Potential biomarkers include:
1. Altered NK cell activity
2. 2-day cardio-pulmonary exercise tests 3. Abnormal brain imaging 4. New biomarkers which need replication.
She then discussed the human microbiota – telling us that there are as many microbiota cells (mainly in the intestine) as human cells. They provide protection against pathogens. She cited an important issue of Science (April 2016) –“Microbiota at Work”. Gut microbiota abnormalities are associated with disease ( e.g. diabetes, Crohn’s disease). The question is “Is this a cause or a consequence?”
Associated factors include diet, health status, genotype, age etc.
Gastrointestinal symptoms are common in ME/CFS. Her lab’s study of 38 female (30 controls) and 11 males (9 controls) was described. 32/47 patients suffered intestinal discomfort compared to 8/39 controls.
Some bacteria have lipopolysaccharides on the surface and these can be a marker of inflammation when in the bloodstream. They are significantly elevated in ME/CFS compared to healthy controls. sCD14 levels are also higher in ME/CFS. These findings indicate damage to the gut. They have also performed DNA sequencing of microbiomes. This can reveal the family and sometimes the genus. Operational taxonomic units are used to cluster the DNA sequences. A technique called Principal Component Analysis can be used to separate animals with different types of diets. However, this did not separate patients and controls, so other methods are needed.
Bacterial diversity was looked at – the more sequencing, the more species are discovered. Controls show more diversitythan patients. Do probiotics help? Again the answer was that she did not know, and this needs further investigation. She also looked at a computational method to identify ME/CFS from the blood and microbiome data. 83% of subjects, illvs healthy, were correctly identified in this way. The limitations of these studies are:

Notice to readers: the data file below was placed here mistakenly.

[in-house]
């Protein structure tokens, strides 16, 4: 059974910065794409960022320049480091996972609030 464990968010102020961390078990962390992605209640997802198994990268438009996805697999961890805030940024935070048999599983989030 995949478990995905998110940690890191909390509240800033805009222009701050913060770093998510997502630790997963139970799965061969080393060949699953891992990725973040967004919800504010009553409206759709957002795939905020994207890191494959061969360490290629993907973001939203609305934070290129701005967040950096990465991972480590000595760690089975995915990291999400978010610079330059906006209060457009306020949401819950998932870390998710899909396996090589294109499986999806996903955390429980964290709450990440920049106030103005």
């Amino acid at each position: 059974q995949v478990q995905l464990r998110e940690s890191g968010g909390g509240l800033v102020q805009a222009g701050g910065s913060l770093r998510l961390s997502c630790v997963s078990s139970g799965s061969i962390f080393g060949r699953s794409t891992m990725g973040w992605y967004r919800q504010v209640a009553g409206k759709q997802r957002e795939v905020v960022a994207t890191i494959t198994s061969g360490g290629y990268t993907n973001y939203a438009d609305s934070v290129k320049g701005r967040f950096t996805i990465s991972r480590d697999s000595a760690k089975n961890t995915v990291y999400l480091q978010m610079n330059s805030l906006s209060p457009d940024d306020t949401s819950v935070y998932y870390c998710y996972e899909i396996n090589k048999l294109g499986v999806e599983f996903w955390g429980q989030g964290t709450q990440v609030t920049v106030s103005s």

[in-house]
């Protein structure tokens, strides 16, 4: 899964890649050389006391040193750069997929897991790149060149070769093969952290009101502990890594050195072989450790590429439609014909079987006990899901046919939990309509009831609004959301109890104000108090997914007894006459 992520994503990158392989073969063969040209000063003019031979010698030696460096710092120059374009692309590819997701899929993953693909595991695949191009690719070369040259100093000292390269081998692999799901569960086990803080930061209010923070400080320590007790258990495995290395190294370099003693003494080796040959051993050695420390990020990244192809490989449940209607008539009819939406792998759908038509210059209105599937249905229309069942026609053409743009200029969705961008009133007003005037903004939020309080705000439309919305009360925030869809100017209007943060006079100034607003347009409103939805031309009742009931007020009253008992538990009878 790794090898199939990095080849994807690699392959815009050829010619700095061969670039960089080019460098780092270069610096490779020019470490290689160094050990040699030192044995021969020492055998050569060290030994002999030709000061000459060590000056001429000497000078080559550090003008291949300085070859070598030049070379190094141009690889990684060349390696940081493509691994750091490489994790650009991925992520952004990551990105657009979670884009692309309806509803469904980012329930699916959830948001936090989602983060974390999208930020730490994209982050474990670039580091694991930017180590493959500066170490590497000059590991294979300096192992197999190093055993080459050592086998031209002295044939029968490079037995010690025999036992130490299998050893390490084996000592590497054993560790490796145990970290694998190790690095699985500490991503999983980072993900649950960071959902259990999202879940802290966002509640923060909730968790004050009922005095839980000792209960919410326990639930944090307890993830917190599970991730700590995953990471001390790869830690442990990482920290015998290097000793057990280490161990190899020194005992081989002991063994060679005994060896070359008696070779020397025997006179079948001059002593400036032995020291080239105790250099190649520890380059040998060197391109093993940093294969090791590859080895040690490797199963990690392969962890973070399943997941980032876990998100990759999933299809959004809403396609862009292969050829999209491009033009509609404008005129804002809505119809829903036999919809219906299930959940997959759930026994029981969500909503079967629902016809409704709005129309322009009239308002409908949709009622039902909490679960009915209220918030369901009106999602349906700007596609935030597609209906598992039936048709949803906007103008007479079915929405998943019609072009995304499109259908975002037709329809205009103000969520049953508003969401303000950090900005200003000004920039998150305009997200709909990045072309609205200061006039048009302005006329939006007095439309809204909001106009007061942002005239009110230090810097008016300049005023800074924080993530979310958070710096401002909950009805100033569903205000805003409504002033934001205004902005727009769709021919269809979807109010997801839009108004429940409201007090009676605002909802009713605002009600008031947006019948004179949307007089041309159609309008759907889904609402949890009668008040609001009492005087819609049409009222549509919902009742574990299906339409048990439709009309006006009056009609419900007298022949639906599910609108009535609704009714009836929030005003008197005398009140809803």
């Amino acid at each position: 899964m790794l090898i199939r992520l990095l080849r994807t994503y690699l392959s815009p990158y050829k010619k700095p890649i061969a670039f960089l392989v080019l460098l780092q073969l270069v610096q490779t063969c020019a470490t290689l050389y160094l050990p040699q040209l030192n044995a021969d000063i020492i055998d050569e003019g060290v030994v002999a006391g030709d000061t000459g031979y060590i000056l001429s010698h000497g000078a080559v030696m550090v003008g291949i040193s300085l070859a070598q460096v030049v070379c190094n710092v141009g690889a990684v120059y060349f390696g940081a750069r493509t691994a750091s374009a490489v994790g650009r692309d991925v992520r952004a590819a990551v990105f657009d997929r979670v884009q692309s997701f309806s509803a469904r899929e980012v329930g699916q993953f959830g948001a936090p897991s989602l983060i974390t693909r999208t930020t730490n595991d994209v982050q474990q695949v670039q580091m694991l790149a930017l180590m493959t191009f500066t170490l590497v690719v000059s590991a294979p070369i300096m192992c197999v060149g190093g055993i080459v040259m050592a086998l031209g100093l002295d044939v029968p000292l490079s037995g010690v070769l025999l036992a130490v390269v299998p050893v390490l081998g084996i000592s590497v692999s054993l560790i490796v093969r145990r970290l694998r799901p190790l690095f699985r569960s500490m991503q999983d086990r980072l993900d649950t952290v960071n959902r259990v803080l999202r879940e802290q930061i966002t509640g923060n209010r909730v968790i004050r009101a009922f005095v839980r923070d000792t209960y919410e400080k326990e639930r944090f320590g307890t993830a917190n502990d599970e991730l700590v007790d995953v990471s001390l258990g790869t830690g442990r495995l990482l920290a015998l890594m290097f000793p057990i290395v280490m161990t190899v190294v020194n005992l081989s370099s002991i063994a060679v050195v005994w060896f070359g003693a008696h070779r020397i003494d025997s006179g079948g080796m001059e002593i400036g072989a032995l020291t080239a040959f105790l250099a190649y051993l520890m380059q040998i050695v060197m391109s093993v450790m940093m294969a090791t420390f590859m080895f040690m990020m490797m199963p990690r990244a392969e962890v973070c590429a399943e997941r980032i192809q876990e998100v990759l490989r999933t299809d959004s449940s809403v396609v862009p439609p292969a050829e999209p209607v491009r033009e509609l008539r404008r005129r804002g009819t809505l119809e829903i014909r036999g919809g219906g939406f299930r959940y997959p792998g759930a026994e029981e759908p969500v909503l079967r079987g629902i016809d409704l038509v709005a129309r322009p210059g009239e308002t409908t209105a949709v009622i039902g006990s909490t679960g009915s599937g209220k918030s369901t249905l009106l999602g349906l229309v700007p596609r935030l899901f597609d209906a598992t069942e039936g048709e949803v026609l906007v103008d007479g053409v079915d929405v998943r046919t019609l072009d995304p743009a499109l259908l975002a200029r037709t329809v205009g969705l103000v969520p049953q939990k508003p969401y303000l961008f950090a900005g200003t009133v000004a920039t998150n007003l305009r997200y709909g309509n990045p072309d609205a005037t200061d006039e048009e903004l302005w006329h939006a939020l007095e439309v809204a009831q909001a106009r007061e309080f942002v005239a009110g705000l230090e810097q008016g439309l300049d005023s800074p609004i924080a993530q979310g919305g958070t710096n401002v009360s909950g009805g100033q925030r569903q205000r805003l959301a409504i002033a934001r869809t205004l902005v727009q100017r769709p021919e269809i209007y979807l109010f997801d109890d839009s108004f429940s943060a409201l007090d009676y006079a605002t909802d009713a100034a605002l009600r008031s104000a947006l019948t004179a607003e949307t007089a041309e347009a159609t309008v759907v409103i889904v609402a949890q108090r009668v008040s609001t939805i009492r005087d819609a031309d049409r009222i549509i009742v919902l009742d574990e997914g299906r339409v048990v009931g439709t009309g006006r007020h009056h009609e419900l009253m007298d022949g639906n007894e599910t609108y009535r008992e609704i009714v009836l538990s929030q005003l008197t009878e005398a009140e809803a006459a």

1. That the data are inadequate to identify particular strains of bacteria 2. They do not reveal what beneficial pathogens are present 3. No indication of whether viruses are present None of these findings can be explained by psychological theories!
Professor Elisa Oltra (Valencia, Spain) presented work on molecular biomarkers of ME/CFS. She said that biomarkers are needed for accurate diagnosis, and are essential tools for the development of effective treatments and preventive programs. She has chosen to work with microRNAs, which are stable molecules present in blood and other body fluidsthat can be easily implemented for monitoring disease in a clinical setting and yet have been quite unexplored for the diagnosis of ME/CFS. Their association with disease relies in their function as regulators of gene expression bycontrolling target translation and/or degradation.
A microRNA signature has been identified for the potential molecular diagnosis of fibromyalgia (FM). Genome-wideexpression profiling of microRNA was assessed on PBMCs of 11 FM patients and 10 controls. All patients were diagnosed with chronic fatigue using the Multi-dimensional Fatigue Inventory (MFI). Results were displayed on a gene expressionomnibus and published on the PLOS One journal. There was an inhibitory tendency in the patient group, but no significantly up-regulated microRNAs were found.
Professor James Baraniuk (Washington USA) – went through the various definitions and criteria for making a diagnosis of ME/CFS. Early description and criteria for a diagnosis of “Fibrositis” (1843) closely matches our ME/CFS definition today. In the 1990s the FM definition was stripped down to include 11/18 tender points, when the examiner’s thumbnail blanches with a pressure of 4kg, and the result is positive if pain is felt. In 2010 this was thought to be a very difficult assessment and could be linked to catastrophising. He then discussed the scale for “Catastrophising”. When thisassessment scale was used in ME/CFS, GWI and FM, results were positive with GWI being the highest.